C-Sections are a possibility with any pregnancy, but are typically not expected, unless there are conditions that suggest it should be. In some of these cases, a C-Section–most likely an emergency C-Section–saved baby’s or mom’s life, or both.
In one of my favorite books (okay, one of my favorite manuals), The Birth Partner, Penny Simkin writes about the expectations one can have if a C-Section should occur or is planned.
Who to Expect to Be There
Obviously, the doctor performing the surgery will be there to, well, perform the surgery. You can also expect the anesthesiologist and an assisting doctor or midwife. There will also be a scrubs nurse who hands the doctor different tools needed, a floating nurse who prepares the operating room and “looks after” the team, one or two pediatric nurses to help with baby once he’s arrived, and sometimes a pediatrician will be there if problems with baby are anticipated.
Your partner and/or doula will typically also be there, but be sure to include that you’d like them there in the birth plan (if you know you’re having a C-Section) or let someone know, so that they can do their best to have them there.
What to Expect During Preparation
Okay, so now you’ve either been told you need a C-Section or you’ve been admitted for your C-Section. Now, the prep work begins. After you’ve signed the consent form, a nurse will start you on IV fluids and will be checking your blood pressure fairly often. Once IVs are going, you can decide whether or not you want a sedative, but keep in mind, you can refuse it if you’d like to stay cognitive during the surgery. Local anesthesia, whether general or neuraxial (depending on how much time is given, i.e. emergency vs. non-emergency) is given and you will likely receive oxygen either through a mask covering the nose and mouth or a tube that is only for the nose.
After you’ve been given your different substances, you’ll then be monitored with a pulse oximeter and electrocardiogram which measures your pulse and heart function, respectively. Your partner and/or doula (or whoever else you’ve decided to attend the surgery with you) is usually sitting by your head during the surgery to keep you calm. It can also typically be arranged that the surgery be filmed or photographed, so speak to your partner, doula, and care providers for accommodation.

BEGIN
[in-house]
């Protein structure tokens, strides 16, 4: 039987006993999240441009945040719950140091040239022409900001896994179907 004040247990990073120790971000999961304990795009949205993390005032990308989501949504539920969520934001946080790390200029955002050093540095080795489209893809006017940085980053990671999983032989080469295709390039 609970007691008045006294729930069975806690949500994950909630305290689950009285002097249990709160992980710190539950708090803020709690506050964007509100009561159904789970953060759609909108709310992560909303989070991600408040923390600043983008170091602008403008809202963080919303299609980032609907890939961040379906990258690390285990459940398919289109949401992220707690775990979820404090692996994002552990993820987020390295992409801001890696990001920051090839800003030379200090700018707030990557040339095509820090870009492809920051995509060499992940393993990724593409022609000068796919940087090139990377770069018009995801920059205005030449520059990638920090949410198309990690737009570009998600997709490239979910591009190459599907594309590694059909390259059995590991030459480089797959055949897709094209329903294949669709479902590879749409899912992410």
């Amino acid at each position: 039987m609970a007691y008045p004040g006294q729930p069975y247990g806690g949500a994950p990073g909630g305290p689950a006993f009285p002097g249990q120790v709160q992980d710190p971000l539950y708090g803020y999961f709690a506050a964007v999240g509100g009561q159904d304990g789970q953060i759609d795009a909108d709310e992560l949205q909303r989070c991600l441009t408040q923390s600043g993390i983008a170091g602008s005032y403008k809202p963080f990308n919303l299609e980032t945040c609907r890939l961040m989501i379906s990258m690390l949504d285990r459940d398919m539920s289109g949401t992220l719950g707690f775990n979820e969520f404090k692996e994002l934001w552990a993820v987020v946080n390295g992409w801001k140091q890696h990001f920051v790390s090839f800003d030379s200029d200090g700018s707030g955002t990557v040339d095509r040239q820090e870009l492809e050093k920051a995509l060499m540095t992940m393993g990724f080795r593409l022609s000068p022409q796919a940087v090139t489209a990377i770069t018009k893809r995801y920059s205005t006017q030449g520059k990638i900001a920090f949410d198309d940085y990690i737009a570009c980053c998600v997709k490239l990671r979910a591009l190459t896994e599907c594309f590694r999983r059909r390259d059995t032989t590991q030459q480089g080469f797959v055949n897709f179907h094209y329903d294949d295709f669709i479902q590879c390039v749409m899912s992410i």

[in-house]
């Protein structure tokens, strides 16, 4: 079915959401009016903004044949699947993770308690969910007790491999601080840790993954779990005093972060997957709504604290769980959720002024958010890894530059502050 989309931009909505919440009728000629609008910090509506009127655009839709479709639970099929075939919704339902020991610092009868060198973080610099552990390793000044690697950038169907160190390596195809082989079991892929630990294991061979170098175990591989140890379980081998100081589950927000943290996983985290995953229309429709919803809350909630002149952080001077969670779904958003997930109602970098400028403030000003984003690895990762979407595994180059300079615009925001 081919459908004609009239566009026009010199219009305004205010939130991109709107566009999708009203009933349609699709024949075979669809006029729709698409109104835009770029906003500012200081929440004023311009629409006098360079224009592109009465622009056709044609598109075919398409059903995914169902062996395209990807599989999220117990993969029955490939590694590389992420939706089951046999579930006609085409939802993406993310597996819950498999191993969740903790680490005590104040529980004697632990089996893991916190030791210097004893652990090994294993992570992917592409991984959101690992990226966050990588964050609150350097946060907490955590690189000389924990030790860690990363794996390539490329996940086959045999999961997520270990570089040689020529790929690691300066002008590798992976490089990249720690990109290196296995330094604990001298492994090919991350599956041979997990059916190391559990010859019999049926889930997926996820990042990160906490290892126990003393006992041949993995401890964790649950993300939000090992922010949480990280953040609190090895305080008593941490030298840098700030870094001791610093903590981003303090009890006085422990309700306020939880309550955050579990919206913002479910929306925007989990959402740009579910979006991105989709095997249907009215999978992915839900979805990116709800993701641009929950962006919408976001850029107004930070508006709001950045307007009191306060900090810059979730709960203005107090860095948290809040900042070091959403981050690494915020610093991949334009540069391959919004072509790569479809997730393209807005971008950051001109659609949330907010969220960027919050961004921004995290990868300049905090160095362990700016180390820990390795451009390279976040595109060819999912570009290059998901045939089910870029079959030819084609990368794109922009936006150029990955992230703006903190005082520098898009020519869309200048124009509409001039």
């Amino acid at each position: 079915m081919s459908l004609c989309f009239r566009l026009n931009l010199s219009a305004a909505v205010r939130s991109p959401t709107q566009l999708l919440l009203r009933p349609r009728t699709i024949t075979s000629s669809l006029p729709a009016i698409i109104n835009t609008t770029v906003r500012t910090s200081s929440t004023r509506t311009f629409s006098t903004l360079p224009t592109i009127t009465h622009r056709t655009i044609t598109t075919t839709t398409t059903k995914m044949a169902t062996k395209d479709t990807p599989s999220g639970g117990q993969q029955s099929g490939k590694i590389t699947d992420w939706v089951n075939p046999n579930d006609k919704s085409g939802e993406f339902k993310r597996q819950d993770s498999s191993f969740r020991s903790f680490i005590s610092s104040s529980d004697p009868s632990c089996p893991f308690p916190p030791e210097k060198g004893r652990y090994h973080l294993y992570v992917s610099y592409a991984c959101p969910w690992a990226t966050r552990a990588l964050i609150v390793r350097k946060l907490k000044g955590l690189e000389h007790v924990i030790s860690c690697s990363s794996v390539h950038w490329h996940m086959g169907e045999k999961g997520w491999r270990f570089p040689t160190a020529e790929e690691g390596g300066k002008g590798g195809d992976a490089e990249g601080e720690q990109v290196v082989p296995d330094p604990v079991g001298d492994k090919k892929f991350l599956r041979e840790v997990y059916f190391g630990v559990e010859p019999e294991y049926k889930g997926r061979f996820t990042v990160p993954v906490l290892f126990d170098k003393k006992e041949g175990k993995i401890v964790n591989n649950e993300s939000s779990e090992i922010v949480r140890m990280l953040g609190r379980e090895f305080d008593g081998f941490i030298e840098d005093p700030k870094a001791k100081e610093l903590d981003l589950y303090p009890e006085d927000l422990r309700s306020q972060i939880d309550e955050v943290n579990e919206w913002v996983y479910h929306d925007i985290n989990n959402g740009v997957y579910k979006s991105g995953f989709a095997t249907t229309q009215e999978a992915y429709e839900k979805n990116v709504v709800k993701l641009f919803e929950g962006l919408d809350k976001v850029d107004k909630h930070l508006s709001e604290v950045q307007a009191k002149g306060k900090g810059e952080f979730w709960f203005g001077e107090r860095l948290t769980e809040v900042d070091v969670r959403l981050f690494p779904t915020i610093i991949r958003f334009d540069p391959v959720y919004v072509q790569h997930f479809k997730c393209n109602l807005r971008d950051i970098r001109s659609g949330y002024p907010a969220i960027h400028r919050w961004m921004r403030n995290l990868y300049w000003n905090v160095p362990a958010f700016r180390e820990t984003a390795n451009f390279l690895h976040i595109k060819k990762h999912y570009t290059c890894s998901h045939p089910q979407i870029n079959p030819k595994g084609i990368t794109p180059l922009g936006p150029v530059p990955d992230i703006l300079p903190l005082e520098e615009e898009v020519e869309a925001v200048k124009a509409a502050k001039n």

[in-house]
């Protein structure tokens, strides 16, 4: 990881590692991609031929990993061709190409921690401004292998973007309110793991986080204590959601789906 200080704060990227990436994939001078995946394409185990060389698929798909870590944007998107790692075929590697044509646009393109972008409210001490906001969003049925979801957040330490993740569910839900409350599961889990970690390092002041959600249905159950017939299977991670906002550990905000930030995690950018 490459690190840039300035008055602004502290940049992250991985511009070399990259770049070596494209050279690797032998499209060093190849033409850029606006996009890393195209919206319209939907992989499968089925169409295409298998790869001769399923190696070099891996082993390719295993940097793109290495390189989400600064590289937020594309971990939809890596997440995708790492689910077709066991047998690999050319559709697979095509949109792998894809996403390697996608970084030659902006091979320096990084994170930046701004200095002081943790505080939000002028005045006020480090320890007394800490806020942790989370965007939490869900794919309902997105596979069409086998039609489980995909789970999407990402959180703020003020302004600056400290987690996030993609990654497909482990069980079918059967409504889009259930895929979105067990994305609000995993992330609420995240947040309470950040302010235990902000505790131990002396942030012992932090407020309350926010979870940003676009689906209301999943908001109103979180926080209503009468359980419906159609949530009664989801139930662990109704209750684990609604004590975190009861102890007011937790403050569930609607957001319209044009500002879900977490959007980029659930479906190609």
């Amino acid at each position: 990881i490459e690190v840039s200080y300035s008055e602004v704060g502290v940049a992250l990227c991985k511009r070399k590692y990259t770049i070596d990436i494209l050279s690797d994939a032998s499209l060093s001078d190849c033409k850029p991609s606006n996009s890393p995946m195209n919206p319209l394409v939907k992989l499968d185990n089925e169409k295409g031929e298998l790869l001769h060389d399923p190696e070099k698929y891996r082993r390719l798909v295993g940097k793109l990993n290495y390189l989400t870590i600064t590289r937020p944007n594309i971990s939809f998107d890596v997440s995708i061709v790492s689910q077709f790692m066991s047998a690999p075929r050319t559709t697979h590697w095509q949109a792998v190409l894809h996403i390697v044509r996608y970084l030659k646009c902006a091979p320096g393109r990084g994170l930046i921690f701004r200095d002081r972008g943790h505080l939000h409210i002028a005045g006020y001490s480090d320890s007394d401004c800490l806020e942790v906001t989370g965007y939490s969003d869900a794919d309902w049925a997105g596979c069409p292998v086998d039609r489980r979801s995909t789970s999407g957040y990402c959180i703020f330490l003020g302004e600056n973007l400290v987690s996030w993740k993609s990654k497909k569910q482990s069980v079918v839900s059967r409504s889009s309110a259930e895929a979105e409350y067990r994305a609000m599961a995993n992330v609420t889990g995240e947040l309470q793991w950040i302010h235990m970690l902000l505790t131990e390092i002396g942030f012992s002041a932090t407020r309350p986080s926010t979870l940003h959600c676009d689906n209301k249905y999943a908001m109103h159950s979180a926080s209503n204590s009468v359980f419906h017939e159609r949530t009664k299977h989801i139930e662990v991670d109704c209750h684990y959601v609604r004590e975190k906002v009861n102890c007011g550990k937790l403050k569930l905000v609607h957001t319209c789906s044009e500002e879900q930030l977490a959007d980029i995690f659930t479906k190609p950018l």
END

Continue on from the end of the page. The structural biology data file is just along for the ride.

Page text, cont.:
Lastly for preparation, a large sheet is draped over your body between your chest and the where the doctors will be working, and your abdomen is scrubbed and shaved where the incision will be made. A catheter will also be put in place so that your bladder can remain empty for the surgery.
What to Expect During Surgery
Now the procedure begins. The anesthesia has kicked in, and the doctor makes his incision. Typically, these incisions are transverse, or low and horizontal, but there are times in which a higher and vertical incisions are made, such as with a premature baby, multiples, or an unusual presentation (i.e. breech).
As the doctor makes his or her incision, the muscles are not cut; they are actually separated from each other and spread apart, which promotes more efficient healing. Once the uterus is reached, the surgeon will suction away the amniotic fluid and cut blood vessels are cauterized. Keep in mind that when these blood vessels are being cauterized, you and your partner may smell a slight burning odor, but you will not be able to feel it.
*However, if at any time should you feel any pain (other than the slight pressure of tugging and pulling), let the doctor know so he or she can stop working until more anesthetic can be administered.* This is a fairly rare occurrence, but there are some times in which in the anesthesia can be spotty and you may not be numb where you need to be. Don’t be scared if this occurs, just be sure to let your surgeon know, or let your partner or doula know so they can pass the word along.
What to Expect for the Birth of Baby
And the moment we’ve all been waiting for, baby is born. In order for baby to be born, the doctor must be able to grab along his head or buttocks and gently work him out of the uterus. This is done by pushing your abdomen to move baby toward the incision, which is usually done by the assisting doctor. After baby has been born, the doctor or nurse suctions his airways and clamps and cuts the cord. You may want to discuss delayed cord clamping before surgery to allow as much placental blood to be carried to baby as possible. You can read more about delayed cord clamping here.